As the day went on, it didn’t get any better. In fact, the reaction to light got worse and I found it was only tolerable with my sunglasses on.

Speaking of glasses – none of my current eye glasses worked anymore. I still couldn’t see.

Today, twenty -four hours later, the halos have gone, the headache has abated and my eye no longer feels scratchy and irritated. I still need the sunglasses. I still can’t see because my other eye hasn’t been done yet and any eyeglasses  I have don’t do the job. However, I have to wear them if I want to read or work on the computer.

Then I had  a breakthrough moment. I took off my glasses, covered my un-done eye, and looked out the window.

Wow!! Every detail of the tree trunks stood out in high relief. The green leaves were so green! And the depth of the shadows seemed to go on forever. As promised, I would have distance vision again.

I thought of that old hymn, “Open my eyes that I may see, glimpses of truth thou hast for me…”

I hummed the chorus as I looked and looked out the window, enjoying my new eye.

Silently now I wait for Thee,
Ready, my God, Thy will to see;
Open my eyes, illumine me,
Spirit Divine!

And I thought of that moment when I gave my life to Jesus, and how it felt looking at the world through a new lens of faith.


Come and join me on a website that is dedicated to women and their spiritual journeys.

You’ll also find me on Facebook:



Sacred Spaces in Ordinary Places

I realized this morning as the dog and I were enjoying our morning walk, that there are sacred spaces all around us, even in the most ordinary places. Like many, I’ve always thought of sacred spaces as being somewhere like a church or a chapel or even a graveyard – a place that is set apart for the contemplation and worship of God. I’d even consider a place like Stonehenge in England or some of the ancient temples in Rome to be sacred by those who frequented them. The same goes for mosques and Buddhist temples.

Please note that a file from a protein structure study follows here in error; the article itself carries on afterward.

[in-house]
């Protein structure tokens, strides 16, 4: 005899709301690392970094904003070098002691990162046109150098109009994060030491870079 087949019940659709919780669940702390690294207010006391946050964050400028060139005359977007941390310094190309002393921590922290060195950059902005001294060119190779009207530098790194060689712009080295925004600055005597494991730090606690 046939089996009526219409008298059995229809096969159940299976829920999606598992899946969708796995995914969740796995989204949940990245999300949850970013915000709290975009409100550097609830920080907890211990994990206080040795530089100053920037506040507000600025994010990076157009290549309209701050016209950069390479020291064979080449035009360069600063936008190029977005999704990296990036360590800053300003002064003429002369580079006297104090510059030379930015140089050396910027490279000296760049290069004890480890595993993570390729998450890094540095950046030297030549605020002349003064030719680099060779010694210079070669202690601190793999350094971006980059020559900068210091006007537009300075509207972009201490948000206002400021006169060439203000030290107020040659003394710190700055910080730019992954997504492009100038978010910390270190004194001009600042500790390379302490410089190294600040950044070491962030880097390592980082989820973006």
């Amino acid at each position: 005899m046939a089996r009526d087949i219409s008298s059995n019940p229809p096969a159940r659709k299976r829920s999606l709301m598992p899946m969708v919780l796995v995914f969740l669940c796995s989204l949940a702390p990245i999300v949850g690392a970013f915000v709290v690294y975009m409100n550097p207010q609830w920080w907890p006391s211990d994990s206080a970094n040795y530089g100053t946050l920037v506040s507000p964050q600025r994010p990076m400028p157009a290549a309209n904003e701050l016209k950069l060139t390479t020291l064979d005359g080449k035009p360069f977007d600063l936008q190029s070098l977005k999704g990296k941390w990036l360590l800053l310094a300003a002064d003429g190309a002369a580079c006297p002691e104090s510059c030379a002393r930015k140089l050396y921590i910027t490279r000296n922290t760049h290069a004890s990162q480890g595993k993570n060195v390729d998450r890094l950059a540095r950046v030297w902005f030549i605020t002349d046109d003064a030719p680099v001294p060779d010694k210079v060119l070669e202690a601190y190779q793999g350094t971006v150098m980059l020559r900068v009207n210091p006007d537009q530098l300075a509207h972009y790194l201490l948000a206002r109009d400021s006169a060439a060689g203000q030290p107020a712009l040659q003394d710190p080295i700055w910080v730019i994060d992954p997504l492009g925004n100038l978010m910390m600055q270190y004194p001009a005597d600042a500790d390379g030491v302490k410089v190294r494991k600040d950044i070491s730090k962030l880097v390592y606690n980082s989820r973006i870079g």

But, the whole idea of sacredness is so much bigger than that. I’m beginning to realize that anywhere is sacred the moment you lift your spirit to God. That brief second in which you acknowledge the Creator creates a sacred space amidst all that might be going on around you.

This is a very liberating thought! It means, quite literally, that you don’t have to wait for the “right place” to pray, to contemplate, to silently listen for the Still Small Voice. Instead, where you are right now, this moment, under whatever circumstances you may be in, is the “right place”. Imagine! Sacred spaces on buses, on busy sidewalks, in a waiting room, at the kitchen sink. Sacred spaces in the midst of arguments, sorrow, despair, anger and depression. Sacred spaces springing from joy, from jubilation, from peace, from love. Sacred spaces on battlefields, in hospital rooms, during storms and loss.

The whole world is a sacred space. It was made by God – who made every part of the creation divine, for God saw it and declared that it was good.

So I walk my little dog – making sacred spaces as I go. Maybe that’s part of our purpose in life.

It’s a thought, isn’t it?


Come and join me on a website that is dedicated to women and their spiritual journeys.

You’ll also find me on Facebook: